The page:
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Blog Features Representative Journalism highlights both and Representative Journalism in an online feature aimed at describing alternative business models to underwrite quality journalism.

Here is what reporter Douglas MacMillan wrote about Rep J and its Locally Grown project in Northfield, Minnesota:

Rather than sponsoring a story, what if you allowed readers to sponsor a reporter? In July, the rural town of Northfield, Minn., “hired” Bonnie Obremski to cover local topics like crime, education, and events on an existing blog called Locally Grown. Obremski’s assignment is the pilot phase for a program being developed by Leonard Witt, a professor of communication at Kennesaw State University in Atlanta. Currently, Obremski’s salary and expenses are paid for entirely by a grant from The Harnisch Foundation, but in coming months, Witt plans to raise enough local support from Northfield residents to pass the entire cost on to them. A community of 1,000 potential contributors, he says, each paying between $1 and $2 per week, would be sufficient. People in the community understand that eventually they’ll be asked to ante up.

Two-Way Conversation

Obremski is confident the experiment will work, judging by the way she’s gotten her readers involved in her reporting. “I invite my readers to participate in all parts of the story-making process online,” she says. “Readers understand that I’m engaged with them in a two-way conversation. They see how I get my information and how I process it.”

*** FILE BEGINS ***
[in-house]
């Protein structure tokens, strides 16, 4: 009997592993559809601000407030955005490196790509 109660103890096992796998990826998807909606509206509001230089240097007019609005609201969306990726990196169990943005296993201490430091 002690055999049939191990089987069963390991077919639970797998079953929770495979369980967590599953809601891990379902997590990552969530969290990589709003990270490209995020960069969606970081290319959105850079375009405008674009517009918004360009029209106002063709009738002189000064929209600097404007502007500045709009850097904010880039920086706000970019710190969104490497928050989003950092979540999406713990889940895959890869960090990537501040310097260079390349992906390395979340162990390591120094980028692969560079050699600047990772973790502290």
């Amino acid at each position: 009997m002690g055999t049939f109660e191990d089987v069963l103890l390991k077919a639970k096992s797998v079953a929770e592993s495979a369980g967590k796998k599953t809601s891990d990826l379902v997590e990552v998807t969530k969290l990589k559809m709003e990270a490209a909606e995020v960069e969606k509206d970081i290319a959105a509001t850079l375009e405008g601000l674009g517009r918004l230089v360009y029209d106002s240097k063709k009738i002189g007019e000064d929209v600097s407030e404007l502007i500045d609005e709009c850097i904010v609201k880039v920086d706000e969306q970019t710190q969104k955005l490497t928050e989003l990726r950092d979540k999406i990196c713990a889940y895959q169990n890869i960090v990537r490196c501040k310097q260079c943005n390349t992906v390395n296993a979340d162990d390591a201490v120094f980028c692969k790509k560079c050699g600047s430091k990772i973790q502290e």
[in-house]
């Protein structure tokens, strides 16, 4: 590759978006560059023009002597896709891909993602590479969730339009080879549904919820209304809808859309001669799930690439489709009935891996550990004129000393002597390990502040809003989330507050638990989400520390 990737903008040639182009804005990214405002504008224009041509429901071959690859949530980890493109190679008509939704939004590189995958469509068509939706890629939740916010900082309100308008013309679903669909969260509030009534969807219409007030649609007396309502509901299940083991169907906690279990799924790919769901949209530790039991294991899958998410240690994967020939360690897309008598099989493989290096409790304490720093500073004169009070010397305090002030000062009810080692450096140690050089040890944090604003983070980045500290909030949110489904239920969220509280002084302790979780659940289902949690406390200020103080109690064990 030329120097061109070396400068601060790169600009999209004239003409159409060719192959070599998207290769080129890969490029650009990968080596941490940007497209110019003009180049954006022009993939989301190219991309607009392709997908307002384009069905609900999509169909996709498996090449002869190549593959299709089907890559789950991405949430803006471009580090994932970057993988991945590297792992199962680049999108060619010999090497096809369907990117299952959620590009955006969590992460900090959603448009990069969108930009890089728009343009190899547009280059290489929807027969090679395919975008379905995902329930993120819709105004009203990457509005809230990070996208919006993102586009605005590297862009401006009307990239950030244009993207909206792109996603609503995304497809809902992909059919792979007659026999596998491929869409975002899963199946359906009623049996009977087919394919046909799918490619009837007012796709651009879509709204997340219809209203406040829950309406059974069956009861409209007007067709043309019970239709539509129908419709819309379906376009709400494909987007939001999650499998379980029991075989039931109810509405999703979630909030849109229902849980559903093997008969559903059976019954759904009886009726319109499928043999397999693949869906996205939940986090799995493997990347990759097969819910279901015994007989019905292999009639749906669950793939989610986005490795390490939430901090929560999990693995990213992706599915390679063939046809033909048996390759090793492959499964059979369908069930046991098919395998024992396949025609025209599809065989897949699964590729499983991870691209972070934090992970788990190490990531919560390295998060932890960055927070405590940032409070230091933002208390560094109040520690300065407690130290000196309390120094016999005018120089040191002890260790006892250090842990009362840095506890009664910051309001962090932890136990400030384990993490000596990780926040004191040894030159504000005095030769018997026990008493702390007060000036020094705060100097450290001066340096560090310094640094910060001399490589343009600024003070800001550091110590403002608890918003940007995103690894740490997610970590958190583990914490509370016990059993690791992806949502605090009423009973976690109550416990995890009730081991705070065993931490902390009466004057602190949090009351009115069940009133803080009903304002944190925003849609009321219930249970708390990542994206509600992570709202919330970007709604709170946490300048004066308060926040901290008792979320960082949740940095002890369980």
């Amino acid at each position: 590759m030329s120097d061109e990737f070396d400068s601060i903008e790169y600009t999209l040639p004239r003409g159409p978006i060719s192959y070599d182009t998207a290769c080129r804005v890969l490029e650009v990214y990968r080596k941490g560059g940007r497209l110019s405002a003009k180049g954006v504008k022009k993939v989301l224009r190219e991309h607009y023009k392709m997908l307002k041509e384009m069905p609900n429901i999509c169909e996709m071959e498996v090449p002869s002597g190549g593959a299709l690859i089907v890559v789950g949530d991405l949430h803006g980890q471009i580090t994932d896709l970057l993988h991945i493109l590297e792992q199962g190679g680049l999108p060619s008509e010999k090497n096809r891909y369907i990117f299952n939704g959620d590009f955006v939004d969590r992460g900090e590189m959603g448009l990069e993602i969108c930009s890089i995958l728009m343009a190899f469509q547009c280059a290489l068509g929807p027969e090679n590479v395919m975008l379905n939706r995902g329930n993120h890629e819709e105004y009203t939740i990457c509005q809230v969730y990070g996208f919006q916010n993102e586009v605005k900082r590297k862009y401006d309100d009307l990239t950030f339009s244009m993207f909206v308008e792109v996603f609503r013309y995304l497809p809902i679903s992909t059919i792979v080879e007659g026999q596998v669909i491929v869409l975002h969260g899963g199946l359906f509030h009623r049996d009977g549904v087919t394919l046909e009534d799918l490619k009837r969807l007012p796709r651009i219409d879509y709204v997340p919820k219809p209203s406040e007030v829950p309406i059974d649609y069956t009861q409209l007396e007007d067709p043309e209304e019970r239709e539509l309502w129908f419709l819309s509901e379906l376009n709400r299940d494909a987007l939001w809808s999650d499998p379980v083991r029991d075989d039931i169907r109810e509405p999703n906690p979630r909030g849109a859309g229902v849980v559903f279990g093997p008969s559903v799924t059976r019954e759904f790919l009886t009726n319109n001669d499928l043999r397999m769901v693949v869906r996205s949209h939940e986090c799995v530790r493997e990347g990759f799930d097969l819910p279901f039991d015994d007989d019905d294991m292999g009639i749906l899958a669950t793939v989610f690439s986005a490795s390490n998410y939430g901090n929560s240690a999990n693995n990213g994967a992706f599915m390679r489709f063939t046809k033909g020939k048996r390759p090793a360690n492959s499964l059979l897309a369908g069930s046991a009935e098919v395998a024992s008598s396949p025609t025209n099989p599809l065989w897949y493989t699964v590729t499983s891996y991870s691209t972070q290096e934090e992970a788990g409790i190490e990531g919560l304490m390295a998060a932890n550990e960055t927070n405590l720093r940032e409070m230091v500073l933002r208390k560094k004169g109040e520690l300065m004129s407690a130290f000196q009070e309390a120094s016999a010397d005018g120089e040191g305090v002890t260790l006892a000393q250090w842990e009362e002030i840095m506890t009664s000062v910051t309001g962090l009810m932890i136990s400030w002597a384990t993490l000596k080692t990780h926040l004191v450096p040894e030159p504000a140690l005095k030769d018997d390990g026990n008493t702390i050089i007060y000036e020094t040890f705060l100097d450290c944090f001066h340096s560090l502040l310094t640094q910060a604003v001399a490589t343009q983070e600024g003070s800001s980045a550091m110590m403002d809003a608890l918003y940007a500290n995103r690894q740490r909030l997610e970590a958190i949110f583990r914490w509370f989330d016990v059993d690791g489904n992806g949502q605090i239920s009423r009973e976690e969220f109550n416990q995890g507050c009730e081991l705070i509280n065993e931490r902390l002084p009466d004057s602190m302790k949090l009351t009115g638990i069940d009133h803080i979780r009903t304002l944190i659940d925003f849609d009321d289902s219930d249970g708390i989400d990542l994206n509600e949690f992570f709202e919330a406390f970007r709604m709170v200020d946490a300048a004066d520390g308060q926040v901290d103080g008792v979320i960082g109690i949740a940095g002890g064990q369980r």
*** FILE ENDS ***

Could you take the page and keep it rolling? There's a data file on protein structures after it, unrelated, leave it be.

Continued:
Witt’s larger vision, a project he calls Representative Journalism, is to bring this model to a hundred or more different communities in the country, both geographic and topic-centric. For example, one group of people with an interest in endangered species in Florida might sponsor its own journalist to write stories specifically focused on that topic. “We have this assumption that news is free,” Witt says. Unless people become willing to pay, “We’re going to reach a critical point where we’re not going to have the kind of news we want anymore.”

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